One of the many things I like about Gamestar Mechanic is how it guides young game designers to continually improve their games, even after publishing it to online spaces for an audience of gamers. The other day, I shared out my Fueling the Fuel Cell game that I made as a mentor text for my students. Since then, the number of players who have tried the challenge has gone up every day (thank you, if you tried my game. If you want to try it, follow this link into Gamestar to play Fueling the Fuel Cells). But how does a game designer know about the experiences of the players? Well, in a bid to answer that query, Gamestar Mechanic provides you with a handy “stats” page that shows how many people have started the game, how many finished the game, and how many made it the end of each level (if your game has multiple levels).
Here are the stats for my fuel cell game:
You’ll notice that not too many folks got to the end of the game. That’s fine, although ideally, the middle funnel shape (shown in the guide to the left of the page) is what you are aiming for with your game. You don’t want everyone to win (too easy) nor do you want everyone abandoning the game (too hard). You want to find that sweet spot of true gamers sticking with you until the end.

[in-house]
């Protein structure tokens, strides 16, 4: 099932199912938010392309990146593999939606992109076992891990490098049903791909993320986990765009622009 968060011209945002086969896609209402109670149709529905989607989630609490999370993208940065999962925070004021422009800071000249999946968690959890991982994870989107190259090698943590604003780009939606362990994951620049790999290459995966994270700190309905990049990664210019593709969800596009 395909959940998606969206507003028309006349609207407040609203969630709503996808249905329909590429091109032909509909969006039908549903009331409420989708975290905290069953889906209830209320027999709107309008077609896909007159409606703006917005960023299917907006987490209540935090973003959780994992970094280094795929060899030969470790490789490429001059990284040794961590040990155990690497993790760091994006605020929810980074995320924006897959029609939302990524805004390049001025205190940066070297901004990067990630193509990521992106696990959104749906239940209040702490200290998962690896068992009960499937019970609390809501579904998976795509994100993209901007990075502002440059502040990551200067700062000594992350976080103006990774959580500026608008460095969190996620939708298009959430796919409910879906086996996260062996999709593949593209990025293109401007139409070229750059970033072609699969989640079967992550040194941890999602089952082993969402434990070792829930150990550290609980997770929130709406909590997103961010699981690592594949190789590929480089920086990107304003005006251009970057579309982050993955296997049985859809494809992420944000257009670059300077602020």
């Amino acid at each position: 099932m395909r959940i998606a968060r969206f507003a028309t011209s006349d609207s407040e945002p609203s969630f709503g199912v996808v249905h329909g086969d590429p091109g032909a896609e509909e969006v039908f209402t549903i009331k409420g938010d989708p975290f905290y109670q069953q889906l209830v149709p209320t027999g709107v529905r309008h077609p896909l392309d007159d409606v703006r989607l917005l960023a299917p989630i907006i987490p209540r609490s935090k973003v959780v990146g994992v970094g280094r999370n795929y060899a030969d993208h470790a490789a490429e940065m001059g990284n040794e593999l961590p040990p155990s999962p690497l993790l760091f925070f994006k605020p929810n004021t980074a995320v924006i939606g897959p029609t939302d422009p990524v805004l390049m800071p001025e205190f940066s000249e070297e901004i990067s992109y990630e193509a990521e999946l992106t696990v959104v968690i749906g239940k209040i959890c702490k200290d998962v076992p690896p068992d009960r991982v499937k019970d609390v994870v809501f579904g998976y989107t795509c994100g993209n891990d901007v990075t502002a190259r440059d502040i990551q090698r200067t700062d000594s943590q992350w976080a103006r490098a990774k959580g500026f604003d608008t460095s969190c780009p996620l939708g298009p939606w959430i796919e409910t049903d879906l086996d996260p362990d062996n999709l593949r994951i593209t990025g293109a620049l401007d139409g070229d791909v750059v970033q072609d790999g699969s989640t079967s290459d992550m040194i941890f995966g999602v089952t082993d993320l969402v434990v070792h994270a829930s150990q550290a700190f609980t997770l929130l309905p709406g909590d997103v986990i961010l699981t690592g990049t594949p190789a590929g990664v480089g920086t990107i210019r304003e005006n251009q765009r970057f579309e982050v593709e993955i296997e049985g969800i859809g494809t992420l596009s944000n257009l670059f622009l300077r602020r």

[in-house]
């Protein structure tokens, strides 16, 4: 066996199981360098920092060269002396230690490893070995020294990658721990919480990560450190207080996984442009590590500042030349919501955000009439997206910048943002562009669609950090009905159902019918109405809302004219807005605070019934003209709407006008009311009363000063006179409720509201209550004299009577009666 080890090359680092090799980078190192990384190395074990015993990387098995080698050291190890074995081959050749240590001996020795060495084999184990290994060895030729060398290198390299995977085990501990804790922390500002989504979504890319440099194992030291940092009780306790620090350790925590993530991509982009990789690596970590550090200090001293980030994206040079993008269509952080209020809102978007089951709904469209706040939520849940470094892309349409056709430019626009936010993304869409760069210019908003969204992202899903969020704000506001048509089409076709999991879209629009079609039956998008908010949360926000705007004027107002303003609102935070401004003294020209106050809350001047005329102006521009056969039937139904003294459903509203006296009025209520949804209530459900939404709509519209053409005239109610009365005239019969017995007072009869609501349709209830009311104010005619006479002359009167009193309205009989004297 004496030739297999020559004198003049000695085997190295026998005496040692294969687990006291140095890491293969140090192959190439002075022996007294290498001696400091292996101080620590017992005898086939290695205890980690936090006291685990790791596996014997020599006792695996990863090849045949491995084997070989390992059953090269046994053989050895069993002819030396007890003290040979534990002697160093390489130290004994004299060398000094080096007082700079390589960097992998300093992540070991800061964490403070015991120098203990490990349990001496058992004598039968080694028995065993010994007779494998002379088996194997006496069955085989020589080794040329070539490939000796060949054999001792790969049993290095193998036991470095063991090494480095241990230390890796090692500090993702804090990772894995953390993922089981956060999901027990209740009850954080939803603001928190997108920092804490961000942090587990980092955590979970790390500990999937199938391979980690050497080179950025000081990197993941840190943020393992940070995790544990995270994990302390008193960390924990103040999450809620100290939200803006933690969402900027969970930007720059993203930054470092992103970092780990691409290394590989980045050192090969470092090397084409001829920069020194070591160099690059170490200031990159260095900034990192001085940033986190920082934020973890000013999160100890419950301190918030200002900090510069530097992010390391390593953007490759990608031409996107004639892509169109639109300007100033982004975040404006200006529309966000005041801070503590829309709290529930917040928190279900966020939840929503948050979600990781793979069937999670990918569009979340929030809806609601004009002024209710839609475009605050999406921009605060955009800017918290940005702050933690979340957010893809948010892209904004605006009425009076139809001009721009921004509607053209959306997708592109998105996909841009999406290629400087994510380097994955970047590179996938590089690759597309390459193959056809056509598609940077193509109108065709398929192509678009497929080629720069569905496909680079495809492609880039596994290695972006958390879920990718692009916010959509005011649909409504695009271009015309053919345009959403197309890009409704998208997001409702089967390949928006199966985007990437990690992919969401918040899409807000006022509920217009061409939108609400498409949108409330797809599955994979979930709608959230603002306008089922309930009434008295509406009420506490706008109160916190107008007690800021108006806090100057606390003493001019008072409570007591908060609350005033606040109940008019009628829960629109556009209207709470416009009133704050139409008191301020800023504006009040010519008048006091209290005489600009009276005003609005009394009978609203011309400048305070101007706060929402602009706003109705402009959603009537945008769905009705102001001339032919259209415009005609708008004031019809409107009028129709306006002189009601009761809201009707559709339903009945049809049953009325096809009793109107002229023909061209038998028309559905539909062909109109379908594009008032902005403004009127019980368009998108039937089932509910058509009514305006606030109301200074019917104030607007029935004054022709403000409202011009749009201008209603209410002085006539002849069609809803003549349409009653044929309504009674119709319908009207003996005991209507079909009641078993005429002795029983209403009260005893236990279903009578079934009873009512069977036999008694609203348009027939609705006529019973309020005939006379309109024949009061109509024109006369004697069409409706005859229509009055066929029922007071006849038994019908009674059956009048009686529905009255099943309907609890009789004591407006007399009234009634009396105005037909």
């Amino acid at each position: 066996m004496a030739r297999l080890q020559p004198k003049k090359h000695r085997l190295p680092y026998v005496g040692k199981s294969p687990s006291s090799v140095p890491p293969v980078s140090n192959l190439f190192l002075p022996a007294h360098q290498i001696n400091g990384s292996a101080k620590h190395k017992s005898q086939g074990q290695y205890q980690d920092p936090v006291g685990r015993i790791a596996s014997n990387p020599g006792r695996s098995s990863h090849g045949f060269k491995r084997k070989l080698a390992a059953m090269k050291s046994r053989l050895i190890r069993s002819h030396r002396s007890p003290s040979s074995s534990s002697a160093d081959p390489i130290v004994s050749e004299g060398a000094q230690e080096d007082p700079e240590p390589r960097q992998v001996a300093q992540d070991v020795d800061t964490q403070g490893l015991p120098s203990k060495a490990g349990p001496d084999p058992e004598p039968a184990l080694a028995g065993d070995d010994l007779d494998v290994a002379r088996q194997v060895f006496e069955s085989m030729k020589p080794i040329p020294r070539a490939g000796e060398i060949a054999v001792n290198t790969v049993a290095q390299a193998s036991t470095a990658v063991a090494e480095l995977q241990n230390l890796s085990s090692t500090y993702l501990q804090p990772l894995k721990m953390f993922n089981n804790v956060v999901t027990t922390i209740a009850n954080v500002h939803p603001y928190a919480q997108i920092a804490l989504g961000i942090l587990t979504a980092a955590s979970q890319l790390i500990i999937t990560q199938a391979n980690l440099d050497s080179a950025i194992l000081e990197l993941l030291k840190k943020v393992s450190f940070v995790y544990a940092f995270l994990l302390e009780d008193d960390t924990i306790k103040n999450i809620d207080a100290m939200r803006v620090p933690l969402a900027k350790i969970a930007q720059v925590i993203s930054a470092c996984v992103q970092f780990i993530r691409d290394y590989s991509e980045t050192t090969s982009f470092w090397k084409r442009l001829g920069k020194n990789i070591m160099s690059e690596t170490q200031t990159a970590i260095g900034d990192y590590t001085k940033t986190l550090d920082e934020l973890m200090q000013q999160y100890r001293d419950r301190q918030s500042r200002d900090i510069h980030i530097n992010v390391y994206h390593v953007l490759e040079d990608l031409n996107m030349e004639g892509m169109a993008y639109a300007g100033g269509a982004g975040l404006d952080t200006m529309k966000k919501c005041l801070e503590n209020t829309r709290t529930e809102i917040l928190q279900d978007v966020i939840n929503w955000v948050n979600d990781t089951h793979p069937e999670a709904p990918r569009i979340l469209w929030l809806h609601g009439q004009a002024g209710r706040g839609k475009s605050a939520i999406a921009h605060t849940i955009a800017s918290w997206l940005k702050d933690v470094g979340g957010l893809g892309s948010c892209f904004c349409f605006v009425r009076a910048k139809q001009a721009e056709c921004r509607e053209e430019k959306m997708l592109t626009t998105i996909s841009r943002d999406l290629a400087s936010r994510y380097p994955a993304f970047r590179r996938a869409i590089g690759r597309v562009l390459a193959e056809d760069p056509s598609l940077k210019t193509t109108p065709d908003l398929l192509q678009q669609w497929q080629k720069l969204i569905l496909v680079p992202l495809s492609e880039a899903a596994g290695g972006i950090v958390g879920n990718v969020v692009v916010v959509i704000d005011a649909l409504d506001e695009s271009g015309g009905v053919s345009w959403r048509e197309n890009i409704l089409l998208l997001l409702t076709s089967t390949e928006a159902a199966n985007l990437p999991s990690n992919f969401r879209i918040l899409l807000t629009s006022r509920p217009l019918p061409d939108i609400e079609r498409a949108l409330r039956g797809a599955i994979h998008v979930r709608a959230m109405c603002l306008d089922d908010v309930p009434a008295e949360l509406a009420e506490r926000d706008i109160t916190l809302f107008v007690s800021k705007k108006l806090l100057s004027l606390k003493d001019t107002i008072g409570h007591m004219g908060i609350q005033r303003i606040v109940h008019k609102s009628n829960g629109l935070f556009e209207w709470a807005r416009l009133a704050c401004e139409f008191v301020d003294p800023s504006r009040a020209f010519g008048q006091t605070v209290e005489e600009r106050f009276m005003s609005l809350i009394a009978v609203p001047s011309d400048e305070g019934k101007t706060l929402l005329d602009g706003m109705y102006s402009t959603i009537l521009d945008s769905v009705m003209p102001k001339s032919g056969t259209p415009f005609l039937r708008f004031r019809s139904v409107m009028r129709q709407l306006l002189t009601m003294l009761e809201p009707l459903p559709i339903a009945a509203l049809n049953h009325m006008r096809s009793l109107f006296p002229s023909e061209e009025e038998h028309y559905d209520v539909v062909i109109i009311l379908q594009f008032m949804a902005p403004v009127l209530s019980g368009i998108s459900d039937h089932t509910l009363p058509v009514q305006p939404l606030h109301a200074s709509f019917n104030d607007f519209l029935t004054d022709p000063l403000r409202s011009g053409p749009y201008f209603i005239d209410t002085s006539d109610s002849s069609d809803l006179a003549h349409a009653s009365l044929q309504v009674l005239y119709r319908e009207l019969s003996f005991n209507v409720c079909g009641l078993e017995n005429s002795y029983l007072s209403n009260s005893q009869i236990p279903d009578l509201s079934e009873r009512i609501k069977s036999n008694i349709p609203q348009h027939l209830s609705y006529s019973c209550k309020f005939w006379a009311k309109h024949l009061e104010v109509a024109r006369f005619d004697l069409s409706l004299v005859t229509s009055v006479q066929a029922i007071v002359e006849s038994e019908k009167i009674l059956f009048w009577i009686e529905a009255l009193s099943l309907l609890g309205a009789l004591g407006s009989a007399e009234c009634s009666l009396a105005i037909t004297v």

When my students are coming back to revise games, after the first round of sharing, this is a page that I bring them to on their game. It’s funny how they interpret the data, though. Some are quite happy if no one can complete their game, as if it were a competition between them and their audience. Others can’t shift from a person who has spent hours creating a game and know every little square of the layout to imagine themselves as newbies to it, seeing the problems with the game from another angle. All of this is valuable for the iterative revision process of video game design, however.
Peace (in the game),
PS — another game I created and share out is Women in Science.